Barbara Kendall

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Barbara Kendall
CNZM MBE
Barbara Kendall CNZM (cropped).jpg
Kendall in 2019
Personal information
Birth nameBarbara Anne Kendall
Born30 August 1967 (1967-08-30) (age 52)
Papakura, New Zealand
RelativesBruce Kendall (brother)

Barbara Anne Kendall CNZM MBE (born 30 August 1967) is a former boardsailor from New Zealand. She competed at five Summer Olympic Games and won gold, silver and bronze medals.

Biography[edit]

Kendall was born in Papakura on 30 August 1967, the daughter of Tony and Peggy Kendall.[1] She was raised in the Auckland suburb of Bucklands Beach and attended Macleans College. She won a gold medal at the 1992 Summer Olympics in Barcelona, silver medal in 1996 (in Atlanta, Georgia), and a bronze medal in 2000 (in Sydney).[2] Kendall finished 5th at the 2004 Games in Athens and sixth at the 2008 Games in Beijing. She was the first, and as of 2008, only woman from New Zealand to compete at five Olympic Games.

During 1998, she had founded Gulf Harbour School on the coast of Auckland. In 2008, she returned and created a mural for the school.[3]

Kendall was the Oceania athletes' representative on the International Olympic Committee from 2005 to 2008, having replaced Susie O'Neill who resigned in 2005 (Kendall was the athlete from the same continent who had received the next highest number of votes for the commission), and was on the New Zealand Olympic Committee Athletes Commission [4] until 2008.[5] In July 2011, she was elected as a member of the International Olympic Committee and the IOC Athletes' Commission and sat on the Women and Sport Commission and Sport and the Environment Commission until August 2016.

Kendall's brother Bruce is also an Olympic Gold medallist. They are the first brother and sister to have achieved this feat for New Zealand.[6]

Kendall officially retired from competitive board sailing in May 2010.[7]

Honours and awards[edit]

In 1990, Kendall was awarded the New Zealand 1990 Commemoration Medal.[1] In the 1993 New Year Honours, she was appointed a Member of the Order of the British Empire, for services to boardsailing.[8] In the 2019 New Year Honours, she was made a Companion of the New Zealand Order of Merit, for services to sport.[9]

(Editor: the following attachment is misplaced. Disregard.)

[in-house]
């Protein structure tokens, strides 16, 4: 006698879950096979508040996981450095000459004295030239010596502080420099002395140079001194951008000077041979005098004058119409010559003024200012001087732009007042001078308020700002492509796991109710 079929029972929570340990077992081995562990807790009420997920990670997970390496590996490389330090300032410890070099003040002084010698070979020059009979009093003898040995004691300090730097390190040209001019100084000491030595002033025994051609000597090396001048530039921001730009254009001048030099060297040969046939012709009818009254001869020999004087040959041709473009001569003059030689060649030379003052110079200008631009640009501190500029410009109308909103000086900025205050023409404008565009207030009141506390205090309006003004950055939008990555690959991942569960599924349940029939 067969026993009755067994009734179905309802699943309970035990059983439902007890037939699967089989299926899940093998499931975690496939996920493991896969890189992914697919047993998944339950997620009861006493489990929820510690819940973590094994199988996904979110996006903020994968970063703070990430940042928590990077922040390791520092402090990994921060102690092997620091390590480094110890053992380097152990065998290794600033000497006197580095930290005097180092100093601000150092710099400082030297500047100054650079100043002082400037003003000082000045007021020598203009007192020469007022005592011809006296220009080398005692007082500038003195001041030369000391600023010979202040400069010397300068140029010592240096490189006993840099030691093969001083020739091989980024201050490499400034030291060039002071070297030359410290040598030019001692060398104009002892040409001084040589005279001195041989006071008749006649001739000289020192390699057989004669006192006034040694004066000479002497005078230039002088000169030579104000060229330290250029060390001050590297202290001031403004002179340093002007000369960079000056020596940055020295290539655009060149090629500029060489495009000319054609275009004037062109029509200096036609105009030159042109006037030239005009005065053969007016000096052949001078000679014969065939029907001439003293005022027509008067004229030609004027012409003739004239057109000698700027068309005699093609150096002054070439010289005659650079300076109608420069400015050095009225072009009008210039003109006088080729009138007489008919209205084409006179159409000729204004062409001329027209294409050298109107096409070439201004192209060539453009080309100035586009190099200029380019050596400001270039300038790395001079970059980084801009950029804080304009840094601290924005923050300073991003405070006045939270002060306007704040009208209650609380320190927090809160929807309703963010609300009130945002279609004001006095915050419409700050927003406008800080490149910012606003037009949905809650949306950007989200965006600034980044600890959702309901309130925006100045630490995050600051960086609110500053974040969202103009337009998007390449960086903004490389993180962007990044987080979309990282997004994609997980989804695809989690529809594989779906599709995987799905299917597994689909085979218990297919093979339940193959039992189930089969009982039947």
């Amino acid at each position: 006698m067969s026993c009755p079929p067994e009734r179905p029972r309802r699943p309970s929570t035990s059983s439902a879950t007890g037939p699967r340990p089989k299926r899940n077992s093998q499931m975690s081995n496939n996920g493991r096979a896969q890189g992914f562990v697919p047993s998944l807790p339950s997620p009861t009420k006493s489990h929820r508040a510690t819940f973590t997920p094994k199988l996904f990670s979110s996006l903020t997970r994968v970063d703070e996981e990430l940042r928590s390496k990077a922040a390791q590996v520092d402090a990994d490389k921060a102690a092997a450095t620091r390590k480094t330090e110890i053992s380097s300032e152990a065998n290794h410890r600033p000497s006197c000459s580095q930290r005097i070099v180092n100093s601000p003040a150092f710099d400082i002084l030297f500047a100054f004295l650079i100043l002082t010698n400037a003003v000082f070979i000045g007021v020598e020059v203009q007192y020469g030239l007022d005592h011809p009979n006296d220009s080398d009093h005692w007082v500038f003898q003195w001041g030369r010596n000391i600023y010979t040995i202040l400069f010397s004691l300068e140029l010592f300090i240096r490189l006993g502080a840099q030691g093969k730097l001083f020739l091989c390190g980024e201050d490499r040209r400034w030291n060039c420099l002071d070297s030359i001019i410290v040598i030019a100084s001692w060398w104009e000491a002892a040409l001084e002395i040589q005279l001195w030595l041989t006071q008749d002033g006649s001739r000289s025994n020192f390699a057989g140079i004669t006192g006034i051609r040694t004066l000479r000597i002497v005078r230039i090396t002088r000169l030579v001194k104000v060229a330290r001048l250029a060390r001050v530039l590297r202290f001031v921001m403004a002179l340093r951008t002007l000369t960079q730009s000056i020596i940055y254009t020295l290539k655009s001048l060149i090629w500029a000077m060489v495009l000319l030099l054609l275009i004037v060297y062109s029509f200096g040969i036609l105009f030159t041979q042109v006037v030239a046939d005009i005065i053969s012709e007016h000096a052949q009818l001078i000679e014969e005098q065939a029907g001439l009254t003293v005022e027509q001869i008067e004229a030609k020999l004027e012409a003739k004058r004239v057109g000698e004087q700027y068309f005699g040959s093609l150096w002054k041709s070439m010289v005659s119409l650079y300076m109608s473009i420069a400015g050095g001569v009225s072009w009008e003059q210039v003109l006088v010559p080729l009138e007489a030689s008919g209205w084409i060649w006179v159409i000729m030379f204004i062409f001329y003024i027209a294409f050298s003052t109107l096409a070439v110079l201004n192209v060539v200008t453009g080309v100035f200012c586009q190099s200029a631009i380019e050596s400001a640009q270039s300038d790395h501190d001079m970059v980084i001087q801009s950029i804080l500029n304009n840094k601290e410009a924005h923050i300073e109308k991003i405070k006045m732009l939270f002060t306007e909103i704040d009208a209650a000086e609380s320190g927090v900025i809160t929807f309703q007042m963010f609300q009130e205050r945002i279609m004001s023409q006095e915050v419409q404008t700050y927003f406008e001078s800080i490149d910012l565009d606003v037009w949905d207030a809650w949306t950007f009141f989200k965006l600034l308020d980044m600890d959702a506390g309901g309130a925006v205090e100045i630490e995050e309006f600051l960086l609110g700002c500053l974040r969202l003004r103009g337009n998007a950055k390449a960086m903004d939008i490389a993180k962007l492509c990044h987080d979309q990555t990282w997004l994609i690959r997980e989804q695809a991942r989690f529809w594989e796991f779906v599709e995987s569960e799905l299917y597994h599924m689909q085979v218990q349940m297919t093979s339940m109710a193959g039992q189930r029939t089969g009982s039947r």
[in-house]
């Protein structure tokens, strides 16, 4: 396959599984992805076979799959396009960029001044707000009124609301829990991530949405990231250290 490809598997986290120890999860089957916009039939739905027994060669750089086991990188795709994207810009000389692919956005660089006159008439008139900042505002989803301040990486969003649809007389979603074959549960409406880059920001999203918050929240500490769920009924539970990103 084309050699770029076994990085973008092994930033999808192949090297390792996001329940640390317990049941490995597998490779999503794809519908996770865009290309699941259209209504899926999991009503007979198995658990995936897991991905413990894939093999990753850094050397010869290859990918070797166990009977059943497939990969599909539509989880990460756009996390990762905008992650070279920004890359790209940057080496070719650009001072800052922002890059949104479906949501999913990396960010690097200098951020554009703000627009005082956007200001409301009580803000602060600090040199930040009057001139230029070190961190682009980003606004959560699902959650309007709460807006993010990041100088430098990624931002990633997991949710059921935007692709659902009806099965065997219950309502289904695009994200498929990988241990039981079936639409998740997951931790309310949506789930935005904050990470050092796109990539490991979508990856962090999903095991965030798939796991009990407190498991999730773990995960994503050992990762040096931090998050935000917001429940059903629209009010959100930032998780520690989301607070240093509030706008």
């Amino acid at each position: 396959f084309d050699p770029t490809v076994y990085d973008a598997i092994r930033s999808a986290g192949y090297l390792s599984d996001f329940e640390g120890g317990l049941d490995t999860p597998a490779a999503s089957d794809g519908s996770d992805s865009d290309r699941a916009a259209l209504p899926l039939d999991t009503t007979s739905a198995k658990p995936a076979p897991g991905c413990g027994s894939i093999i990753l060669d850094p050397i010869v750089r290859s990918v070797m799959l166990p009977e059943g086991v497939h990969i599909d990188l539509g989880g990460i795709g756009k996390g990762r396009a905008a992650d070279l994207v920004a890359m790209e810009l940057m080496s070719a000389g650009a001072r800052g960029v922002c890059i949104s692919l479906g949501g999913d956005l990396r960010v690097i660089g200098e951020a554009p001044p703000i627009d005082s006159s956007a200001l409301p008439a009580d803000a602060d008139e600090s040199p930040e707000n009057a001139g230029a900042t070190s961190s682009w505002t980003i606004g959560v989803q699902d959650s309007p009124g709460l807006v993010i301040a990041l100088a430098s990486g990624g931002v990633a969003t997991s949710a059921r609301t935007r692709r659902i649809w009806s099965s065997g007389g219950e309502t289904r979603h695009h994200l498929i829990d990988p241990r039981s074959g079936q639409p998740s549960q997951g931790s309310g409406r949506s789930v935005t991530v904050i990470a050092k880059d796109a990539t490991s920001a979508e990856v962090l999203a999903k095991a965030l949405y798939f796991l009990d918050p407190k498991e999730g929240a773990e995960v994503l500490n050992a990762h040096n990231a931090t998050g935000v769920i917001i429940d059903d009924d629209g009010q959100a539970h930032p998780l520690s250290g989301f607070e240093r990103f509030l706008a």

See also[edit]

References[edit]

  • Butcher, Margot (2010). Golden Girls: Celebrating New Zealand’s six female Olympic gold medallists. Auckland: HarperSports/HarperCollins. pp. 38–59. ISBN 978-1-86950-892-0.
  1. ^ a b Taylor, Alister; Coddington, Deborah (1994). Honoured by the Queen – New Zealand. Auckland: New Zealand Who's Who Aotearoa. p. 77. ISBN 0-908578-34-2.
  2. ^ Profile: "Barbara Kendall" Archived 27 August 2007 at the Wayback Machine databaseOlympics.com (Retrieved on 22 December 2007)
  3. ^ [1] "Kendall Barbara makes GHS Mural" (Retrieved on 27 March 2015)
  4. ^ International Olympic Committee - News
  5. ^ IOC Athletes' Commission election results released Archived 24 August 2008 at the Wayback Machine
  6. ^ New Zealand Olympic Academy: Olympic Education - Barbara Kendall Archived 20 February 2014 at the Wayback Machine
  7. ^ Barbara Kendall calls time on career
  8. ^ "No. 53154". The London Gazette (2nd supplement). 31 December 1992. p. 30.
  9. ^ "New Year honours list 2019". Department of the Prime Minister and Cabinet. 31 December 2018. Retrieved 16 June 2019.

External links[edit]

Awards and achievements
Preceded by
Marnie McGuire
New Zealand's Sportswoman of the Year
1996
1998, 1999
2002
Succeeded by
Beatrice Faumuina
Preceded by
Beatrice Faumuina
Succeeded by
Leilani Joyce
Preceded by
Melissa Moon
Succeeded by
Irene van Dyk
Preceded by
Richie McCaw
Halberg Awards – Leadership Award
2014
Succeeded by
Brendon McCullum
Preceded by
Monty Betham & Nerida Jantti
Dancing with the Stars (New Zealand) runner up
Season 5 (2009 with Jonny Williams)
Succeeded by
Chrystal Chenery & Jonny Williams